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How I Sweat Pink, Think Pink and Act Pink

Posted Oct 17 2012 6:16am

Yesterday, I underwent a second mammogram performed once again by Linda.  As I discovered last year , mammograms are nothing to fear.  Forget the horror stories of tortured ta-tas and boobs being squished.  It doesn’t hurt and for only few moments of being manhandled, you are preventing breast cancer.

Being over the age of…eh…hem…*cough*… forty, I’m the prime pink ribbon candidate.  Last year, I received my baseline mammogram (a series of four x-rays or four squishings) in order for my doctor to view the structure and composition of my breasts.  That baseline will be compared to yesterday’s mammogram and each of my future mammograms.

Linda informed me this year that even if you have no history of breast cancer in your family, you’re not out of the woods, though you’re risk is less than a woman with a family history.

According to the American Cancer Society ,

“Breast cancer risk is higher among women whose close blood relatives have this disease.

Having one first-degree relative (mother, sister, or daughter) with breast cancer approximately doubles a woman’s risk. Having 2 first-degree relatives increases her risk about 3-fold.

The exact risk is not known, but women with a family history of breast cancer in a father or brother also have an increased risk of breast cancer.

Altogether, less than 15% of women with breast cancer have a family member with this disease. This means that most (over 85%) women who get breast cancer do not have a family history of this disease.

Some other risk factors include: (source komen.org )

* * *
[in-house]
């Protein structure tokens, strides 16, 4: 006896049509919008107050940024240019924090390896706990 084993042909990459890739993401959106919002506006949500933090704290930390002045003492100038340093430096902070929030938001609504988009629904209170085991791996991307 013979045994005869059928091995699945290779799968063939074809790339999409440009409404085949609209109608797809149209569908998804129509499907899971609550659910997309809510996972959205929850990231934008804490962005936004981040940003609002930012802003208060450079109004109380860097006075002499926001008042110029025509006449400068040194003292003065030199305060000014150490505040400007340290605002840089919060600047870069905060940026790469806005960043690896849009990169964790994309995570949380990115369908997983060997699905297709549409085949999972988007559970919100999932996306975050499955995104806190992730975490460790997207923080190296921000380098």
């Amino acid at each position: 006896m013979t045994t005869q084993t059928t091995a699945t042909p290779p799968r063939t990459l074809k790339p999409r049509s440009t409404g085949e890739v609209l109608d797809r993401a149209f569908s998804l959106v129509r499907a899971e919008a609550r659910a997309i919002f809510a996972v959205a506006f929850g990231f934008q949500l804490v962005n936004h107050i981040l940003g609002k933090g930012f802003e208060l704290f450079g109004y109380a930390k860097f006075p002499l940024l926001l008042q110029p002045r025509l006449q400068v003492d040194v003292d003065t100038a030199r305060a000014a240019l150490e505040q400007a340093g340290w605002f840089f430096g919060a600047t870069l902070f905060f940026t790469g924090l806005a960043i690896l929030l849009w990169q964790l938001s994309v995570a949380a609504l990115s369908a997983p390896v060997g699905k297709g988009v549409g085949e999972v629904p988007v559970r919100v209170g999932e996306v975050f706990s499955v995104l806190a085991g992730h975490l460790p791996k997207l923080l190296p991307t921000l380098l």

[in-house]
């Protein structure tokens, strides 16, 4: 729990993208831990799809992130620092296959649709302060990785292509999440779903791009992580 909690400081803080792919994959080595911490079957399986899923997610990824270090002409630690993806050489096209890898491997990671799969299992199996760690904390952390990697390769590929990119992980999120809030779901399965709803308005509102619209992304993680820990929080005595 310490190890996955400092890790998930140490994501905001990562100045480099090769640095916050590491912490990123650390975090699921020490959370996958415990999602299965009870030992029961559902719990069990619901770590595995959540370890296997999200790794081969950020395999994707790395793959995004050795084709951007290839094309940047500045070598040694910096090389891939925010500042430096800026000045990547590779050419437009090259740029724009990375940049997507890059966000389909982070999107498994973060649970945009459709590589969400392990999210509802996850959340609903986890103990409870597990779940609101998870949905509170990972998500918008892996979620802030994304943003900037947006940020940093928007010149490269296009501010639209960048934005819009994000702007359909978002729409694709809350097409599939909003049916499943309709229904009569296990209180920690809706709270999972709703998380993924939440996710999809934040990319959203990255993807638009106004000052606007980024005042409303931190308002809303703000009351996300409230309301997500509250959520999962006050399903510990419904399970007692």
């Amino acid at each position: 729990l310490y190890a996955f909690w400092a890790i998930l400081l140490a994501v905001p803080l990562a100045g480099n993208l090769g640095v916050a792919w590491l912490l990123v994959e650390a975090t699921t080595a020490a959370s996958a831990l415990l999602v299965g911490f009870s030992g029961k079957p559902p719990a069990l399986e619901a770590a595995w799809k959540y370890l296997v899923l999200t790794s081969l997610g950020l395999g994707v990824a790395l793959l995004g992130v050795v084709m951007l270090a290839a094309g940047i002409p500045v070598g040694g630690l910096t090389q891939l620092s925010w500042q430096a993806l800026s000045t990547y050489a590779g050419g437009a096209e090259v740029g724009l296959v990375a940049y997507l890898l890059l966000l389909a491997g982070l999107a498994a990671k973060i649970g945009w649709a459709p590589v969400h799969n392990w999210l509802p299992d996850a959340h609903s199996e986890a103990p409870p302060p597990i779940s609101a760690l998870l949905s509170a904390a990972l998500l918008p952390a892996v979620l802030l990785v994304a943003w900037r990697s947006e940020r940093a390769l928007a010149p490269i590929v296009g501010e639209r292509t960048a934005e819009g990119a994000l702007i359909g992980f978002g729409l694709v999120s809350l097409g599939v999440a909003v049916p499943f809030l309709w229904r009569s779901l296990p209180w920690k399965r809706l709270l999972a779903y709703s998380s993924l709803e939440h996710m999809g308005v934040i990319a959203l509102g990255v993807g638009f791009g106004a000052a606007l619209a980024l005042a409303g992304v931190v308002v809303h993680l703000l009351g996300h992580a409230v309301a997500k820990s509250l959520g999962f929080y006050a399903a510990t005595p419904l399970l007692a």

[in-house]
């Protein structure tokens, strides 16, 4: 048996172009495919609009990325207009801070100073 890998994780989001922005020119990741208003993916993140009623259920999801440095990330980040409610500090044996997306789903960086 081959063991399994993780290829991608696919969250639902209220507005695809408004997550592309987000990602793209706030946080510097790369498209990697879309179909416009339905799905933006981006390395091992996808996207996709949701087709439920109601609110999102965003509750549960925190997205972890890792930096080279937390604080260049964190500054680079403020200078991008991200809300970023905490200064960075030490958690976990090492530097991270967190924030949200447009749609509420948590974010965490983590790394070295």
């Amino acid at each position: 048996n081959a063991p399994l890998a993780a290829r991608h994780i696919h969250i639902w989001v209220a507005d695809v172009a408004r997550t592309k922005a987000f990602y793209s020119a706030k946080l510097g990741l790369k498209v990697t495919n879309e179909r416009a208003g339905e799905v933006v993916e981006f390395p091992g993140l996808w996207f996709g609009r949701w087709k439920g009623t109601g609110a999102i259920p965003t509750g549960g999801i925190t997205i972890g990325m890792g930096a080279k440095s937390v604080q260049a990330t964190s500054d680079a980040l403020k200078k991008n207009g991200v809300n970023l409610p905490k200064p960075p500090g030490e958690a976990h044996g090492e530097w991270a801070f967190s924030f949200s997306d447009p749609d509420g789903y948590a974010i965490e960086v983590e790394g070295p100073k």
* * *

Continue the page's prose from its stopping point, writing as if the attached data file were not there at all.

• being a woman
  • getting older — the older you get, the greater your
  • risk of breast cancer
  • having an inherited mutation in the BRCA1 or
  • BRCA2 breast cancer genes
  • a personal history of breast or ovarian cancer
  • a family history of breast cancer
  • having high breast density on a mammogram
  • having a previous biopsy showing hyperplasia
  • lobular carcinoma in situ (LCIS)
  • being exposed to large amounts of radiation at a young age
  • never having children
  • having your first child after age 35
  • high levels of blood androgrens or estrogens
  • postmenopausal hormone use (current or recent use) of estrogen or estrogen plus progestin
  • being overweight after menopause or gaining weight as an adult
  • high bone density
  • having more than one drink of alcohol per day
  • starting menopause after age 55
  • being younger than 12 at the time of your first period
  • current or recent use of birth control pills

The bottom line is if you are a woman, you are at risk. Period.

So promise me you will go get squished.  Together, we are the cure.

Denise Mestanza-Taylor+


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